One: This Is the Playoffs, Man

On the banks where Mission Creek meets Mission Bay, where I once worked among abandoned warehouses and rusted railroad tracks, I feel part of something larger, a crowd, an orange and black organism, being swept up Third Street, pushed by the wind, pulled by a buzzing, pulsing, vibrating, cheering…. “Hey,” a guy hits me on the shoulder. “How come you’re not cheering? This is the playoffs, man! LET’S GO GIANTS!”

Inside the ballpark, an intense carnival of commerce, interrupted by spontaneous eruptions of rhythmic cheers; photo flashes, the smell of grilling hot dogs and sour beer and…hey, that’s a first, the smell of burning buds.

Two: Encore!

Derek Lowe, a veteran Giant nemesis, returns to haunt Mission Creek as the Braves’ starting pitcher. No speed demon, Lowe throws a great sinker, a fastball with late downward motion, and other off-speed pitches, like a slider that tails either right or left. The Giants hate sinkers and sliders –- pitches that now you see, now you don’t.

On the mound for the Giants, Tim Lincecum. What do you do for an encore after two seasons as the best pitcher in the league? Why not star in your own soap opera? You bid farewell to your childhood and endure the longest losing streak of your short life. You befuddle not just one batter, but tens of thousands of ordinary San Pancho people who have gone batty trying to figure you out. And then, when the season is about to go down the tubes, you pick yourself up and lead your team into the playoffs, a civic festival organized around an athletic contest between you and…Derek Lowe? The Braves? Fate?

Three: The Science of Hitting

Pitchers can keep their teams in the game, but a team has to hit to win. Red Sox hitter Ted Williams begins his book “The Science of Hitting” by declaring that hitting a baseball “is the most difficult thing to do in sport.” Egotistical as always, Williams does have a point. In what other sport does a 30 percent success rate constitute success?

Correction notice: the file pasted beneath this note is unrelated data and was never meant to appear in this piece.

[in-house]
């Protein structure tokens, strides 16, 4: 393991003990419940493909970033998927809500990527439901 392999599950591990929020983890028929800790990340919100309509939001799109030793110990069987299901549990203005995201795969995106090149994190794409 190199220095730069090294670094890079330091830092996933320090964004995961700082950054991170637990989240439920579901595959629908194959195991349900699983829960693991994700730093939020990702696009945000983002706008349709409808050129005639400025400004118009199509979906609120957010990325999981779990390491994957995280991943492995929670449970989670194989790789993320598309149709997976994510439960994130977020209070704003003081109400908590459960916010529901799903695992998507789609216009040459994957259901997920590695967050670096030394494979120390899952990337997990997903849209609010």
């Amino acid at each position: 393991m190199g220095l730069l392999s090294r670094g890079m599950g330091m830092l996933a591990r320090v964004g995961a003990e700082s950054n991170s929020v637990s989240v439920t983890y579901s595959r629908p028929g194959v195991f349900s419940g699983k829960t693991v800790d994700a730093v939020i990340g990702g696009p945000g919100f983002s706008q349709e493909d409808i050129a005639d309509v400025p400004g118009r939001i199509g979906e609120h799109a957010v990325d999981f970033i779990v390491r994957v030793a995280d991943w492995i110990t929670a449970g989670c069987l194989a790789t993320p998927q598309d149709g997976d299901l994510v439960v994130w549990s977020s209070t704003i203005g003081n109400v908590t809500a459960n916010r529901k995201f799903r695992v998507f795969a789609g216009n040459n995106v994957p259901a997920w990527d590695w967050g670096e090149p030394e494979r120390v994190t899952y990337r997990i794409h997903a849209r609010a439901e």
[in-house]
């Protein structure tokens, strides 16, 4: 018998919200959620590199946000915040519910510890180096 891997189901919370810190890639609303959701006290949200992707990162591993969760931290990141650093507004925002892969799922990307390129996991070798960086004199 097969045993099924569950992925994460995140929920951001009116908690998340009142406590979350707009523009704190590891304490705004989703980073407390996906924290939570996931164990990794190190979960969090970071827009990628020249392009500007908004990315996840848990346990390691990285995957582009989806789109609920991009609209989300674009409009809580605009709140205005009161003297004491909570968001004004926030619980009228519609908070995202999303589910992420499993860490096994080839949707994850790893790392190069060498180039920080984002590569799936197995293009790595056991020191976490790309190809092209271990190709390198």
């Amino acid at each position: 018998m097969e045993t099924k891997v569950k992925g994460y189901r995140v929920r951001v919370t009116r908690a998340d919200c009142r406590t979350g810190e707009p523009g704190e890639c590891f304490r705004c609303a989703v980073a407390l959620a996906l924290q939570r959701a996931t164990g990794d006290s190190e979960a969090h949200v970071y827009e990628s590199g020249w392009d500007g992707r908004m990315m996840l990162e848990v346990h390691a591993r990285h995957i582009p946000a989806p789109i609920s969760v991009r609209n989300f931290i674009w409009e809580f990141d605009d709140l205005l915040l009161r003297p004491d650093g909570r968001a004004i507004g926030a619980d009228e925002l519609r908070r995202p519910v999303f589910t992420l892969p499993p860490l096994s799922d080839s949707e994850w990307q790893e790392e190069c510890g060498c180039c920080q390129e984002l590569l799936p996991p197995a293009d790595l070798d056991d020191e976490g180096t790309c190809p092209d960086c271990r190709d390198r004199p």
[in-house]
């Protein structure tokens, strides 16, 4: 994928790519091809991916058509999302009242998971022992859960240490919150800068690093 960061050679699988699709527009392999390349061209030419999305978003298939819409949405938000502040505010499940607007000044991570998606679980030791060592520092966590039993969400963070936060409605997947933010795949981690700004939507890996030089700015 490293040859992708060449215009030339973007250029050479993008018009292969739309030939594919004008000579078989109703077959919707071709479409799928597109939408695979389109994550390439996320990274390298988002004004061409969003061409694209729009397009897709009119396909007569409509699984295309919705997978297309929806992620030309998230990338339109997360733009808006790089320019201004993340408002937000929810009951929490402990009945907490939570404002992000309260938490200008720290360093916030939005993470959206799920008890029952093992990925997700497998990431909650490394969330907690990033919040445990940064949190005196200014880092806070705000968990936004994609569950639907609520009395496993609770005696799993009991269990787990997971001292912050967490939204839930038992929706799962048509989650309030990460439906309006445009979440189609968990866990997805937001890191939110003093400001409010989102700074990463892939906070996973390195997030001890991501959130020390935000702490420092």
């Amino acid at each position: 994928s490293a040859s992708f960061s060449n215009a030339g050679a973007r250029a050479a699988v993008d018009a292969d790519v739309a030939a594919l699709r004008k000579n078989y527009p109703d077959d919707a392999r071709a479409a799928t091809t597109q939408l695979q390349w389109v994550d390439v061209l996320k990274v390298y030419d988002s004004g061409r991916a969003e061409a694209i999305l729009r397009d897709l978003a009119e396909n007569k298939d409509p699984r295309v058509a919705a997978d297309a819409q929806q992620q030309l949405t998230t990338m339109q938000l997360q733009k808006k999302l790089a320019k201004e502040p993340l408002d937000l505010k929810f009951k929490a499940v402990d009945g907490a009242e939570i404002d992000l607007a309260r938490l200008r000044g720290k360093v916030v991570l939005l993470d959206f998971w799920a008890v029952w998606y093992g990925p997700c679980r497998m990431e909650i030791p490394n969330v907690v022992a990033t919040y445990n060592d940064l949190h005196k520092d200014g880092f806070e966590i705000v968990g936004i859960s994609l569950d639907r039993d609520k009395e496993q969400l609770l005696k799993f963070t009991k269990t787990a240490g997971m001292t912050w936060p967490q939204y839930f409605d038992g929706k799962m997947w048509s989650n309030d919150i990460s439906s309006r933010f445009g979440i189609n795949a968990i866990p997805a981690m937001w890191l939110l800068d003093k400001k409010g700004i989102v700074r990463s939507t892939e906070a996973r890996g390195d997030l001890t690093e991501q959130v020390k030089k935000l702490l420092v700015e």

Derek Lowe’s pitch crosses the plate less than a half-second after he releases it. Because it takes approximately .18 of a second to complete a swing, Giant hitters have a little over .2 of a second to figure out where the pitch is going, when it will get there, and if they should swing.

Most of Lowe’s pitches come in low, inducing the Giants to clip the top of the ball, producing weak grounders directed right into a waiting infielder’s glove.

Four: Small Ball

At the beginning of the season, we thought the Giants were going to be a great pitching team that played “small ball” on offense, scoring runs with walks, stolen bases, singles and an occasional home run. That didn’t work out, so a Plan B was hastily put together, turning the small ball formula on its head. For offense, the Giants hit home runs.

They can’t even hit a fly ball against Lowe. Rookie Buster Posey gets the Giants’ second hit when he singles to left in the bottom of the fourth. I have a feeling Pat Burrell is going to get a hit. He strikes out.